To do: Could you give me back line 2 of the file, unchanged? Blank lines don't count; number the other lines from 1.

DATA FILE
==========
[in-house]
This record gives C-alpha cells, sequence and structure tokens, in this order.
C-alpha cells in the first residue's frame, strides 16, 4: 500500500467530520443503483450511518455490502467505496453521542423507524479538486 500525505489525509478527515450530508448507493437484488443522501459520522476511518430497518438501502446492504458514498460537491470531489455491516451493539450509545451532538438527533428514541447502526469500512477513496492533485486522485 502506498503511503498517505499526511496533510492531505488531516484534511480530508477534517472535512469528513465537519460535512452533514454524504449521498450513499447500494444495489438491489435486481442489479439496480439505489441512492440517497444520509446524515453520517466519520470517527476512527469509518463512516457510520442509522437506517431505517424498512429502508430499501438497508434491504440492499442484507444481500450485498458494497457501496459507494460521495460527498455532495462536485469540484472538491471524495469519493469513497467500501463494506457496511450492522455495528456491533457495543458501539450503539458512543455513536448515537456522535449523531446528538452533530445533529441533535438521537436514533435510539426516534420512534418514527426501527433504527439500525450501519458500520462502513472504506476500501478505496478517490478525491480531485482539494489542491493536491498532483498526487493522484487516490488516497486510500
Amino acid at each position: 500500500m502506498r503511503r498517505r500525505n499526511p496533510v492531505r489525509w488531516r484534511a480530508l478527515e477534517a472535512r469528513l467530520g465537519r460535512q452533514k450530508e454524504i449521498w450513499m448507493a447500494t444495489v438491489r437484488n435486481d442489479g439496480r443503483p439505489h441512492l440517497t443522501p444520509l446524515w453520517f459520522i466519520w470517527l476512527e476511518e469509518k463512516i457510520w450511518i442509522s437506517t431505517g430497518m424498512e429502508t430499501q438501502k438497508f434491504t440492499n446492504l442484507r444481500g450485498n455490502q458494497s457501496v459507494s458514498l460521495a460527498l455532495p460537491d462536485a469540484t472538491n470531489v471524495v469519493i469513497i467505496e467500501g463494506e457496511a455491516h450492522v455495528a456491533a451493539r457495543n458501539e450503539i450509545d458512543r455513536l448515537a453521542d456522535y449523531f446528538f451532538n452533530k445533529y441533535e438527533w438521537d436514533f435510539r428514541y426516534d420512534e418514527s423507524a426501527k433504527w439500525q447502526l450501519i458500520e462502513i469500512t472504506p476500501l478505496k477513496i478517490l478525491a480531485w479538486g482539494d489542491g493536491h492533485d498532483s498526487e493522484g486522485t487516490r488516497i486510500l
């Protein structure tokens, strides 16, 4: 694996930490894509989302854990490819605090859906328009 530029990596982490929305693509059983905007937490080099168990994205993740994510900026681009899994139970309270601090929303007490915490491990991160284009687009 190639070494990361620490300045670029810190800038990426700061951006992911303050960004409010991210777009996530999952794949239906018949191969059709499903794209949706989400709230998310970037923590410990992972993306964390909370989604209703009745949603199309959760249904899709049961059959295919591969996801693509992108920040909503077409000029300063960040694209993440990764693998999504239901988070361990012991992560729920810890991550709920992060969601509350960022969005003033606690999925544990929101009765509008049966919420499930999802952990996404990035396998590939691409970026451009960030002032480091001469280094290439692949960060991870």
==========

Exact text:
This record gives C-alpha cells, sequence and structure tokens, in this order.